Every Monday we curate a number of articles and blog posts that have relevance to members of the eLearning Guild Community, and to the learning and performance field as a whole. Each piece of content that we share includes a brief introduction from the member of the Guild Community sharing why they think the content is important.
Here’s the content for this week:
How the Toronto Symphony Orchestra uses graphic design to guide its audiences though its music by Mark Sinclair
When it comes to creating supports that help people learn, many of see the world through the lens of instructional design. While instructional design is important and has it’s many uses, it’s important that we remember that there’s a much wider scope of design that can provide learning opportunities and performance support. This post highlights just such an example – the use of graphoc design to help audience members understand and follow the music of the Toronto Symphony Orchestra. -David Kelly
New study investigates why we hate digital assistants like Clippy by Anna Green
It’s hard to think of a digital assistant hated more than Microsoft’s Clippy. While his tone and habit of offering help when you didn’t need it was clearly part of why he was so detested, a recent study suggests that there may have been something more contributing to people’s annoyance: a general dislike of digital assistants. While anything that’s just a single study should be taken with a grain of salt, it’s still worth taking a closer look at if you ever use avatar assistants in your work. -Bianca Woods
Star Wars: A New Hope Infographic by Martin Panchaud
I always enjoy it when someone can take an experience that is widely known and create a new experience through a new perspective. It enables a “compare and contrast” experience that is very powerful for learning. When it comes to experiences that are known, you could hardly do worse than the original Star Wars movie (Episode IV, A New Hope). Most of us have seen the movie and know the story very well. So how do you transform the experience? By telling the story through a single gigantic infographic-like picture. It’s an impressive feat, but I share it more as an example of someone transforming a known narrative into something new.-David Kelly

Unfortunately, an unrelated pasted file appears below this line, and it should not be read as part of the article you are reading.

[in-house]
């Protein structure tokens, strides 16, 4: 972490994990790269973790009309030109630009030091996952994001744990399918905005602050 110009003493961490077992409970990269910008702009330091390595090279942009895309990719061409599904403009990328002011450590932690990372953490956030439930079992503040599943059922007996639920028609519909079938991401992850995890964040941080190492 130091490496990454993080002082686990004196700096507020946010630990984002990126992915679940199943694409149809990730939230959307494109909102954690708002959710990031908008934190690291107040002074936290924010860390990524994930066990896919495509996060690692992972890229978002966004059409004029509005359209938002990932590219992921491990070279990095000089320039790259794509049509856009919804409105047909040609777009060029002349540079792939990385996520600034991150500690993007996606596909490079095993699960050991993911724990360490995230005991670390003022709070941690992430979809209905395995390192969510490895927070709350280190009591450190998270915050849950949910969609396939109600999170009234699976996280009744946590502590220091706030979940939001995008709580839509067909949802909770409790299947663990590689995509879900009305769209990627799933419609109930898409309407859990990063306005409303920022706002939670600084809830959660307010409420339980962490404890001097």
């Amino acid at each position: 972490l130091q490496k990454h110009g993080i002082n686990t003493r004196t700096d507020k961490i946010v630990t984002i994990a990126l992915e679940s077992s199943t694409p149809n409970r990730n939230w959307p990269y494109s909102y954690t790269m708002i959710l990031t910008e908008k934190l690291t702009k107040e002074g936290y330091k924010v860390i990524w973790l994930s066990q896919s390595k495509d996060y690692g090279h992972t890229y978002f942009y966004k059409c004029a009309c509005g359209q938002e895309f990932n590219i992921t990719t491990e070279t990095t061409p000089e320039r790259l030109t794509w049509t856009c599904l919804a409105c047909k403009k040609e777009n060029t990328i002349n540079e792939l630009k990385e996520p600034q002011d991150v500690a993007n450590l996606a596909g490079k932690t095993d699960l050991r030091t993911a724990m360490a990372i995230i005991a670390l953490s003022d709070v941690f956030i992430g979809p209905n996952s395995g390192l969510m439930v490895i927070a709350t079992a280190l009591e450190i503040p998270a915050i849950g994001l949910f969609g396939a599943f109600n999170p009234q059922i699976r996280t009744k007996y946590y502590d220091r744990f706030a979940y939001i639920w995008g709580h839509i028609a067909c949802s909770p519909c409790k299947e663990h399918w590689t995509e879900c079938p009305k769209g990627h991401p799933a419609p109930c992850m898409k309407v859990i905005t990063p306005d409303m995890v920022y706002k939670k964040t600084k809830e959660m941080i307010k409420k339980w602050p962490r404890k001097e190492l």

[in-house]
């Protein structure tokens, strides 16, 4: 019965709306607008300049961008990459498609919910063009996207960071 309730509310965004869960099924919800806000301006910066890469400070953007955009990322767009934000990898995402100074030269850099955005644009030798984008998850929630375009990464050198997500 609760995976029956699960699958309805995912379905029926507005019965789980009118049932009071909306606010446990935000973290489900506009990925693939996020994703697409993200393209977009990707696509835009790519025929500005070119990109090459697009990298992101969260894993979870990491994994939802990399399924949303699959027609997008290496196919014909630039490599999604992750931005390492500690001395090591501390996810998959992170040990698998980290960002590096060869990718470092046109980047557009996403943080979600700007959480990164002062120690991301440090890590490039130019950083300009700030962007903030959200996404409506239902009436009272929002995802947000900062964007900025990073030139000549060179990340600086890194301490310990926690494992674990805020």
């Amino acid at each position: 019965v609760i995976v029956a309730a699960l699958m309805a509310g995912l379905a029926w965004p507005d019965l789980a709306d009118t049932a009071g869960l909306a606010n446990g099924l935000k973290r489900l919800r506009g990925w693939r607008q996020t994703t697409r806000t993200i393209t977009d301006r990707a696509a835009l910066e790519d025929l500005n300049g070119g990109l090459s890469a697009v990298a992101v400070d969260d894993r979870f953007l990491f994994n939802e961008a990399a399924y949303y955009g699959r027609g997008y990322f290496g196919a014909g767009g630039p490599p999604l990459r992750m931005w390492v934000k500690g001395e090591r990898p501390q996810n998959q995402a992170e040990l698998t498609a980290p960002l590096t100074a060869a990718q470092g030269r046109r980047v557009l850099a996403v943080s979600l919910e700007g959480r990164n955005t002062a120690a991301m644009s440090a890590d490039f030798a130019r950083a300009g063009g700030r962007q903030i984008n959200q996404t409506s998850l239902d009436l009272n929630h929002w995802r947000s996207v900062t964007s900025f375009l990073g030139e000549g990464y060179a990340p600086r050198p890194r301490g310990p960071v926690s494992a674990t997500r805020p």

Don’t panic! $130 Babel Fish-like gadget fits inside your ear to translate foreign languages in real-time by Sarah Griffiths
Performance support is about providing support to people as they perform a task, rather than interrupting the task so the person can learn how to do it. This article explores an emerging technology that provides the ultimate example of performance support in practice – the pilot. This device claims to provide real-time translation of different languages via an earpiece, enabling two people to understand one another even if they are speaking different languages. It’s a great example of performance support in practice.-David Kelly
This War of Mine gameplay trailer – THE THINGS THAT TAKE US BACK via 11 bit Studios
Games can teach us many things – problems solving, strategy, and more. Most of today’s hottest console games package these experiences into summer-movie-like blockbusters full of excitement and superhuman characters. This Ware of Mine is different. You don’t play as the soldier winning the war; you play as the civilian caught in the middle. It shines a light on the horrors of war in ways few games before have done. If you watch the trailer, you’ll see some of the typical game mechanics in play, but you’ll also see elements that tap into moral horrors of war in a way that could ultimately make the player see war through a new lens. (Warning – the game does not shy away from the realities of war and the game depicts that. Some aspects of the video may be unsettling to certain viewers.) -David Kelly
What are you reading?
If you have an article, blog post, or other resource that you think we should consider sharing in a future Curated Industry Content post, please feel free to send a link to the resource to David Kelly along with a few sentences describing why you think the resource is valuable.